The troubling thing for me is that women are told it’s “empowering” to market themselves as sexual objects. Then there a feeling of conflict when after a while, they may realise they feel more abused than empowered. This is informed by my experience working with women in various parts of the sex industry as well as women who do not.
Given so many of the pics are celebs in beach clubs, looking fab, enjoying the high life – are they just rubbing our faces in the fact that their life is better than joe public’s?
If this is the motivation for some I would guess that these people are in the minority. My instinct is that it’s more about keeping up the appearance of the good life, showing the good side, not exposing the normal, dull, boring , possibly even difficult or painful reality. They are selling us the dream, as is their job.
And selfies are another tool in the sales technique toolbox.
For us mere mortals, it’s pretty much the same thing. Who puts up an unflattering selfie? Unless of course it’s to illustrate the huge hangover following the BEST night EVER with the BFFs!!
Are there certain psychological profile traits that you would associate with the ‘selfie’ obsessive?
Yes. People who are secure, self confident and self assured, who love themselves, accept themselves and are secure that their relationships are based on real feelings, trust and safety , are not serial selfie candidates.
There are many among us who need constant feedback, approval and admiration and the selfie is a way to meet these needs. This may be a phase, or it may be a more persistent behaviour that has an underlying pathology that requires action like psychotherapy, treatment for addiction and so on. If someone is engaging in a lot of selfies it may be worth checking with them – why? or what need is this meeting for you? and importantly – is it working?
Do you think selfies are a generational thing?
Yes. For several reasons.
1. It is only now we have the technology to create selfies and have them instantly available to everybody we know (and don’t know).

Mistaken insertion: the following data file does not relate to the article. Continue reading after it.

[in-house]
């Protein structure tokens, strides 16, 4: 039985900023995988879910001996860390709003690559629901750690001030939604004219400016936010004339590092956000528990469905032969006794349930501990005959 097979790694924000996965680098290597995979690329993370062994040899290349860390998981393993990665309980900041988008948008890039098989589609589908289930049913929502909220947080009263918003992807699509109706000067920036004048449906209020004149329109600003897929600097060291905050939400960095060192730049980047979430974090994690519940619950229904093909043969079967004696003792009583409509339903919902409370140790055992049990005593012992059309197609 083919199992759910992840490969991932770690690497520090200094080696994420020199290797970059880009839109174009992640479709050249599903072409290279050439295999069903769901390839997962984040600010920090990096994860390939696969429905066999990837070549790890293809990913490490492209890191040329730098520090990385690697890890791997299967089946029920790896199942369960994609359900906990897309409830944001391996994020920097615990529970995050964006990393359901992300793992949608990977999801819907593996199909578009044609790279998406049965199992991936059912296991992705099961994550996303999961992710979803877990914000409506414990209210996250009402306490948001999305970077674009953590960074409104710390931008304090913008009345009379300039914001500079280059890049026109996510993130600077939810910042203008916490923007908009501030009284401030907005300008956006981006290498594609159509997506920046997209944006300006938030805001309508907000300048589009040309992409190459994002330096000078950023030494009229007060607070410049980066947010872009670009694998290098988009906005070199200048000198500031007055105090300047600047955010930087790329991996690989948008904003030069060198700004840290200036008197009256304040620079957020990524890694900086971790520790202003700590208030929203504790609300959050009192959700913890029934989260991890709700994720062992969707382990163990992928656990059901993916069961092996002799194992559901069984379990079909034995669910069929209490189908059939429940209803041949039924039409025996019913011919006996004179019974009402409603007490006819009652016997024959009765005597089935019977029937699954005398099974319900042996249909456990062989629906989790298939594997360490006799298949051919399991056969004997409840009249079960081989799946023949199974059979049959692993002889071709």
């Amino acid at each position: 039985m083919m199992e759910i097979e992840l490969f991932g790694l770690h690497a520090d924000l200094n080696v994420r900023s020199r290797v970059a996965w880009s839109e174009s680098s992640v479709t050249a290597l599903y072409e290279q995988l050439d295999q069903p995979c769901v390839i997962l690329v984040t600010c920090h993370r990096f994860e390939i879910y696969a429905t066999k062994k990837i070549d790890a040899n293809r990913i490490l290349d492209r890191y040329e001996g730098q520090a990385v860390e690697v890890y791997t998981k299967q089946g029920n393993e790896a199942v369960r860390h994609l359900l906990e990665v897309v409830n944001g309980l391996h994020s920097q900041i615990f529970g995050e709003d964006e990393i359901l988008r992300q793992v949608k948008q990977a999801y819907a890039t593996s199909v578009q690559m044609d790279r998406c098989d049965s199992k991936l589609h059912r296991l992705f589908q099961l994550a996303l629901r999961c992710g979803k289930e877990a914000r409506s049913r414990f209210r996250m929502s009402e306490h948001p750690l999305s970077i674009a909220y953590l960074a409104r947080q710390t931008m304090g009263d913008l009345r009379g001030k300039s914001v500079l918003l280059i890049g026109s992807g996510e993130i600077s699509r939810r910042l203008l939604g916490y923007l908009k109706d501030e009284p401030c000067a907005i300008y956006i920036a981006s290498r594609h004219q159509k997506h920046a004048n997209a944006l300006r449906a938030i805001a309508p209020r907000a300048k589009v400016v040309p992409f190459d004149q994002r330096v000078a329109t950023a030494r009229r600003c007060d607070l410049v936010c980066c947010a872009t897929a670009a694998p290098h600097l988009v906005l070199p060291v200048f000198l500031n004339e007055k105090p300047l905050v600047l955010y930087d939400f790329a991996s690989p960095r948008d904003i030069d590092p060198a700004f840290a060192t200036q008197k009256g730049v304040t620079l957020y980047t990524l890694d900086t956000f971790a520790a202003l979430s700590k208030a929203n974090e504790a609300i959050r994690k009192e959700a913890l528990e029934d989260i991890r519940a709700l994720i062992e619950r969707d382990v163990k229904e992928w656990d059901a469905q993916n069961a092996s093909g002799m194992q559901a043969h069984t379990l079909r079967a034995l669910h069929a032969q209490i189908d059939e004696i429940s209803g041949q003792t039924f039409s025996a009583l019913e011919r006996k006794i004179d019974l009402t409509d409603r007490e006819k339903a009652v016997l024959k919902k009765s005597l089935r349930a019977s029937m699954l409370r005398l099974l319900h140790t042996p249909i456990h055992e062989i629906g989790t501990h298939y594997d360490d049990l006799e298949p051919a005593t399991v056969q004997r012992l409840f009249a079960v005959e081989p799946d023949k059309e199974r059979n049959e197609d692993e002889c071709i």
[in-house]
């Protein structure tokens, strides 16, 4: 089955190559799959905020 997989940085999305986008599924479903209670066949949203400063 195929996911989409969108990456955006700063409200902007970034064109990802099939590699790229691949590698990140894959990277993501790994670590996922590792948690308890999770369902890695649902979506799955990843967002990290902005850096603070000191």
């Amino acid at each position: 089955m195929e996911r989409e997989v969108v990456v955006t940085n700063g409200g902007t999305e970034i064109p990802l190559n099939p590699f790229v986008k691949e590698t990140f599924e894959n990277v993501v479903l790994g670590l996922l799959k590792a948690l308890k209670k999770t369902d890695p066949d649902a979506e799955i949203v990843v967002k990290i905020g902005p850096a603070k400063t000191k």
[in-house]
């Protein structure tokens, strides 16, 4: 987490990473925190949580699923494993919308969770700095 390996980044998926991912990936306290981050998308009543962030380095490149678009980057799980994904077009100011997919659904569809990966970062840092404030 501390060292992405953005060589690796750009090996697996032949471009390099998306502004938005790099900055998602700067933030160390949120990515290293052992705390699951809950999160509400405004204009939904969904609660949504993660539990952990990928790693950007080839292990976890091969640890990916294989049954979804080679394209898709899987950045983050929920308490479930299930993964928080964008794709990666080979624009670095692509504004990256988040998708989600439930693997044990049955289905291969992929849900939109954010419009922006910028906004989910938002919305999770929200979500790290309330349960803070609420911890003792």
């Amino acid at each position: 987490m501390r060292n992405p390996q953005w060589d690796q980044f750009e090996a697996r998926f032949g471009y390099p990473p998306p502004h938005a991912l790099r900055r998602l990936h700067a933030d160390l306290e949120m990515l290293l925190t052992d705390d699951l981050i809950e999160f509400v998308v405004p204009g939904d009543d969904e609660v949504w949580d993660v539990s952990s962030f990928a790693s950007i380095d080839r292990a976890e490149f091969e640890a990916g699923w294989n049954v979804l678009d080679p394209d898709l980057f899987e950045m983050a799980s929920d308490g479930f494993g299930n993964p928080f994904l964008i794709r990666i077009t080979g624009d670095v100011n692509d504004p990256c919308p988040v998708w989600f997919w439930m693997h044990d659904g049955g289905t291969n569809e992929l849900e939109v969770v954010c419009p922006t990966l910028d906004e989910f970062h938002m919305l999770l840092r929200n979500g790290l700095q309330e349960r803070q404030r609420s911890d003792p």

2. Older people are less (and always have been less) concerned with their appearance and the appearance of others.
3. It is only recently that porn and its associated normalised behaviours has become so prevalent. So older generations would just find the idea of pouting into a camera in a bikini in a physically challenging pose, probably in stilettos of questionable stability, utterly laughable.
And probably offensive.
Nor do guys seem to be as prolific in posting pics – might there be a gender gap there too?
Yes certainly. (I’m sure there’s an algorithm designed to test that one).There is a huge difference in how men and women are used in advertising and portrayed by the media in general. A google search of “if men posed like women” will show this is with a clarity that is initially hilarious but soon dissolves into an uneasy awareness of gender differences in our society. Here’s one example.
Guys are not encouraged to appear submissive and take sexy shots of themselves. That for now, remains largely, although not exclusively, in the female arena.
In videos, ads etc. men are shown as being clothed and in charge. ‘Page 3′ still exists in a society that regards itself as modern and progressive.
It is however my experience that sadly, more and more young men are gravely concerned about their appearance as mens’ magazines take hold and the fashion for looking (not necessarily BEING) fit tightens it’s grip. But for now, the war on womens’ self esteem remains fully waged.
Is there a danger that selfie takers could be missing the moment? That they’re so caught up in documenting where they are and how they look, they’re not actually enjoying that poolside or gala event?
Yes. It struck me at a recent gig in Cork how many phones were in the air recording the event. But were the people enjoying the gig itself? It must take away from being present. We cannot simultaneously give two things our full attention. People are constantly photographing things, recording things. And that can be great fun – I’ve done it! But it might mean that our experience is suffering because of it. We need to pull out from behind the camera to fully take in an image. Our eyes have a much wider lens than any iPhone.
Selfies are nearly always positive (great body, great location, great outfit) instead of getting jealous, how important is it to remember that, just like Tweets and Facebook updates, we’re only seeing one side of that person’s life?
Very important yes, and good point. Selfies are, as I alluded to earlier, a mere snapshot, an advert chosen by the seller. They are not the whole picture and must not be trusted as representations of anything other than just that.
I’ve always preferred ‘the candid shot’, and most people will agree that they are almost always more beautiful.